By Sarah Carlson, Arts Editor
United Airlines Flight 93 passenger Todd Beamer yelled “Let’s roll” on Sept. 11, 2001, as he and his fellow passengers stormed the cockpit of the hijacked plane, which crashed in a remote Pennsylvania field.
Actually, he yelled, “Let’s roll it,” as in “let’s roll the drink cart toward the cockpit door and use it as a ramrod,” according to the 9/11 Commission Report, but it doesn’t matter. The phrase caught on and signifies the courageous, innocent civilians aboard United 93 and their struggle to survive the terrifying situation.
The line is downplayed in Paul Greengrass’s film “United 93,” a harrowing, real-time documentation of the hijacking. In fact, none of the characters are identified by name, but a family member or friend could recognize their characterization. Greengrass wanted it this way: a straightforward, unflinching look at the lives of the passengers in the context of the hijacking.
“United 93” is more of an experience than a movie. Going into it, we know the outcome; watching the pilots, flight attendants and passengers board the plane and go about their day, I was struck with an overwhelming sense of loss at knowing these are their final minutes. Still, it was important for me to watch, just as it is important that the film was made.
Some have said it is too soon to recreate the terror of the tragic event, but Greengrass’s assertion is that it’s never too soon to remember the events that changed our nation and the way we talk about terrorism, foreign policy and faith.
The film begins with a look at the four terrorists in their hotel rooms as they prepare for the day’s events, and follows them as they make their way to the airport, through various checkpoints and on to the plane. Once everyone boards the plane, the film runs in real-time, following the hijacking minute-by-minute, cutting between scenes on the plane and scenes in various air traffic control rooms.
Greengrass made sure “United 93” is more than just a recount of what happened on the airplane, but also what happened on Sept. 11 from the viewpoints of the national and military air traffic controllers who were running on little information about what was happening, having no preparation for a hijacking.
When they first hear about a possible hijacking, they laugh it off, thinking the situation impossible. This hits to the heart of the film: no one thought that Sept. 11 was possible. Well, many in the government did, but most American citizens hadn’t given the idea much thought. The film follows those who were suddenly thrown into a seemingly impossible situation, and Greengrass uses many real flight attendants, air traffic controllers, military personnel and pilots to recreate the events, which adds a disturbing level of realism to the project.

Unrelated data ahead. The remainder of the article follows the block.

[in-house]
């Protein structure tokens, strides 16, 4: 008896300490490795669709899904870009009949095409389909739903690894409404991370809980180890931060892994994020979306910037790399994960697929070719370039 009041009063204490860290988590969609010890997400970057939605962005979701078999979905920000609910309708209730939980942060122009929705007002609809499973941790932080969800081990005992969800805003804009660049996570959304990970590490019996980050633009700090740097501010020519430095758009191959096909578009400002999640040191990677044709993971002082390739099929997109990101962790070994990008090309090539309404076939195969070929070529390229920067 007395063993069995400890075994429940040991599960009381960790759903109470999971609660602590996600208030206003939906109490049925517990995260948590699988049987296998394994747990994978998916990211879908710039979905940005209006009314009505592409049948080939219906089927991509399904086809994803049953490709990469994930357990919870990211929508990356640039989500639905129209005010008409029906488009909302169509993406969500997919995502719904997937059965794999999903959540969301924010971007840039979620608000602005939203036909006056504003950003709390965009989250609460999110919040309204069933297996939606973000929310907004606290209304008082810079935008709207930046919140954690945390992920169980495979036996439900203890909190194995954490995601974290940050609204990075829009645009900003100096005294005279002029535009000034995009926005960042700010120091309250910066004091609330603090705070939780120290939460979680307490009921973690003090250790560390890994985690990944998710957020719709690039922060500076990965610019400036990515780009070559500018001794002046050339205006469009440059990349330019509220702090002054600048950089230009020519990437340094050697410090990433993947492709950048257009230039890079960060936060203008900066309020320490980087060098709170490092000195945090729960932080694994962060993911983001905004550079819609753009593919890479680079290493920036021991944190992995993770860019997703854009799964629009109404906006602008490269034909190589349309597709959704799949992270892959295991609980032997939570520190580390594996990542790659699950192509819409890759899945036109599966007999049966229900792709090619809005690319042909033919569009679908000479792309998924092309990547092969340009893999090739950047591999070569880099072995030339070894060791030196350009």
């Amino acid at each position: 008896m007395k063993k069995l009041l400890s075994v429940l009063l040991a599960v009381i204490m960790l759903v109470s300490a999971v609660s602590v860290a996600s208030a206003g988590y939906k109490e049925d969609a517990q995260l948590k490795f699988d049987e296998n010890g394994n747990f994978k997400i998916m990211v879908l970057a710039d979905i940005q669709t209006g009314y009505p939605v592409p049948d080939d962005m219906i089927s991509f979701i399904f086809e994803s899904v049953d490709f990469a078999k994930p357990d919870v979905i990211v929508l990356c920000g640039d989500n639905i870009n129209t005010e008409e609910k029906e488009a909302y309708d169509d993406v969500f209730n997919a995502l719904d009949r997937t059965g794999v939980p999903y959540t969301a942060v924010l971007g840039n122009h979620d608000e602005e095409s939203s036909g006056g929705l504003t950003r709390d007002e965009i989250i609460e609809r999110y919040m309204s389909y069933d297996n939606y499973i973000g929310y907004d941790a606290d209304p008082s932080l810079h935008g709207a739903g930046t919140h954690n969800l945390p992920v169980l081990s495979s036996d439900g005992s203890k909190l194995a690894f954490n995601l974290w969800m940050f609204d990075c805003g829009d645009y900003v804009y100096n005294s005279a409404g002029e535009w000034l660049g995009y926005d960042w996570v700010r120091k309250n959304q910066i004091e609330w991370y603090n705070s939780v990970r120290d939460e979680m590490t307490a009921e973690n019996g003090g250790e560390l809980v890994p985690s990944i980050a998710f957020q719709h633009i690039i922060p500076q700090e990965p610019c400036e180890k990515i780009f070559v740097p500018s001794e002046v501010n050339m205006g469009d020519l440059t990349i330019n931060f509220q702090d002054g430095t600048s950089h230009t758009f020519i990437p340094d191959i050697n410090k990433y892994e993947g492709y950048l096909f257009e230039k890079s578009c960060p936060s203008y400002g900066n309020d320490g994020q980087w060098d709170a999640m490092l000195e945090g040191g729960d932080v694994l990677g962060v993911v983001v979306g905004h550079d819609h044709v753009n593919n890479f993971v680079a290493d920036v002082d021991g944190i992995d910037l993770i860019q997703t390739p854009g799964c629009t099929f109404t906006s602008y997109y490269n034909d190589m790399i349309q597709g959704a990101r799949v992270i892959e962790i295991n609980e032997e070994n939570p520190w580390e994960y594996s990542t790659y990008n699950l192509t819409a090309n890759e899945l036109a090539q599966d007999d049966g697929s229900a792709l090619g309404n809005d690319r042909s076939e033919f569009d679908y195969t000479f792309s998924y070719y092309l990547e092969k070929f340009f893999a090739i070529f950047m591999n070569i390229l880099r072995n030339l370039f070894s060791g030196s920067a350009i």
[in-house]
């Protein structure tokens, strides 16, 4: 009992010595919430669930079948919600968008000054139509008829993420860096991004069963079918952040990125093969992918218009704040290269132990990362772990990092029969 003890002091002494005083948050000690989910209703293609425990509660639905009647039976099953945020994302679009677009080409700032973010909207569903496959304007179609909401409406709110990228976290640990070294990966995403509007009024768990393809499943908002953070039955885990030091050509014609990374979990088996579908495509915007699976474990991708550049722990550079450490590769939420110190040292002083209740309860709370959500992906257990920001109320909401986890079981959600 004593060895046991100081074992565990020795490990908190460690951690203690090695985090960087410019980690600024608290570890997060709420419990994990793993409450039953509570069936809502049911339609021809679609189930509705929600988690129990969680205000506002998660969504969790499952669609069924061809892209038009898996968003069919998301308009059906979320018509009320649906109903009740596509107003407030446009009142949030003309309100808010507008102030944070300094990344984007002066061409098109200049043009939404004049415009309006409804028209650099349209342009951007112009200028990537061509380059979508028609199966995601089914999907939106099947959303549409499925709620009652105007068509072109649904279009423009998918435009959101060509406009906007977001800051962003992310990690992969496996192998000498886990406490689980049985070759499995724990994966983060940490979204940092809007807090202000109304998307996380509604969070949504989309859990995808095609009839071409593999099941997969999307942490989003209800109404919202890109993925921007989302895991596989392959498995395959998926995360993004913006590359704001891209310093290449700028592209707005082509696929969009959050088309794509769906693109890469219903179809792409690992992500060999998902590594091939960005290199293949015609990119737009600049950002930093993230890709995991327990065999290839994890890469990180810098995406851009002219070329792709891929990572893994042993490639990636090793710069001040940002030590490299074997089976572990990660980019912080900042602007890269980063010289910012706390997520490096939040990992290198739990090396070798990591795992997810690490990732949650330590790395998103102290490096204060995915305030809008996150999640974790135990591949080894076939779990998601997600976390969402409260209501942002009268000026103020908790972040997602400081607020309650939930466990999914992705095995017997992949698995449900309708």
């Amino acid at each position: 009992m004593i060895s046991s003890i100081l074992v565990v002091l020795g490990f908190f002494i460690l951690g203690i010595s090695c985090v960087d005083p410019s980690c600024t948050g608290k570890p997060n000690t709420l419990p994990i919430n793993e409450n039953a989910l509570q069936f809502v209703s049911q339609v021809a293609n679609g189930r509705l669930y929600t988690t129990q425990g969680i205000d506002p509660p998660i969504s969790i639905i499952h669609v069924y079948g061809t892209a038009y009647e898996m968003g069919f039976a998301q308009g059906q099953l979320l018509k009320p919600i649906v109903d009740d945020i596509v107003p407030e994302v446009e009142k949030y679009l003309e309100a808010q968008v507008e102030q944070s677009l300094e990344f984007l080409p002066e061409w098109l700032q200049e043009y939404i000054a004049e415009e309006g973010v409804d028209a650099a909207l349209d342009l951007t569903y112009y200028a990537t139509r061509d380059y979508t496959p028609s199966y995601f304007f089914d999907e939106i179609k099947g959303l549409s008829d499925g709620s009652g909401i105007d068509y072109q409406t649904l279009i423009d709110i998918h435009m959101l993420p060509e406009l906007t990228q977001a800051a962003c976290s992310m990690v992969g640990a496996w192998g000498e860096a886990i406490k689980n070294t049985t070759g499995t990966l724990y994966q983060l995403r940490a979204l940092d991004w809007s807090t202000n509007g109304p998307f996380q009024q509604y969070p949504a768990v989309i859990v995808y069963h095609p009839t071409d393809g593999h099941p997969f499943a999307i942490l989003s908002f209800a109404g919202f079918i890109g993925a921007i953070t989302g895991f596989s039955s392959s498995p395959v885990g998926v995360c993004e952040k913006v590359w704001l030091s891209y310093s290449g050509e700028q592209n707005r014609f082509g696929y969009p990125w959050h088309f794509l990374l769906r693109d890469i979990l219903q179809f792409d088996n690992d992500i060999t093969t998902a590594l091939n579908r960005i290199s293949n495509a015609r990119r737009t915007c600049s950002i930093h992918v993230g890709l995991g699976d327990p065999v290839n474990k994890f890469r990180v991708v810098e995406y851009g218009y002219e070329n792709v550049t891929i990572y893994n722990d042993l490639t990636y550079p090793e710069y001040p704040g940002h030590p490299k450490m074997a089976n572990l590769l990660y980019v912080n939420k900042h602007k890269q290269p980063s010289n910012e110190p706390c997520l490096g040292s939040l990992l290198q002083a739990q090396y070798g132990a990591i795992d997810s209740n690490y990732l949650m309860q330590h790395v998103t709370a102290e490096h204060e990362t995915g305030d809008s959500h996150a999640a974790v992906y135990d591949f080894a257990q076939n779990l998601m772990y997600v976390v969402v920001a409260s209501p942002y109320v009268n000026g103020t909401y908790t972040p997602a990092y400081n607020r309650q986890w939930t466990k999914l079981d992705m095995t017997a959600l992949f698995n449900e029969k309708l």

No-name and local New York City actors met with the families of United 93 victims, learning what their characters were like, down to what they were wearing the day of the attack, what luggage was used, and whether they would have ordered coffee or juice on the plane. The flight manifest, the 9/11 Commission report, the cockpit voice recording and phone calls passengers made to their families and left on answering machines serve as the backbone of the script, and most of the actors and non-actors improvise their lines.
Ben Sliney, FAA National Operations Manager, plays himself in the film, and while you can definitely tell he’s not an actor, he and other non-actors add a level of sincerity and believability to the piece.
Greengrass’s experience with suspenseful films, “Bloody Sunday” and “The Bourne Supremacy,” puts “United 93’s” quality on a higher level than say a recreation segment on The History Channel. The fast-paced editing heightens the confusion of the first two hours of the attack, and the combination of air traffic controllers on the ground and the passengers in the air fighting for their lives and the lives of others is overwhelming.
“United 93” really can’t be placed in a category with other more scripted films. It’s not fun, it’s not pretty, and it’s certainly not a pick-me-up kind of film. Yet, “United 93” is on the level of other socially conscious films that demand attention and force audiences to consider the issues it examines. “United 93” is an honest look at a horrible day in history, one that should never be forgotten.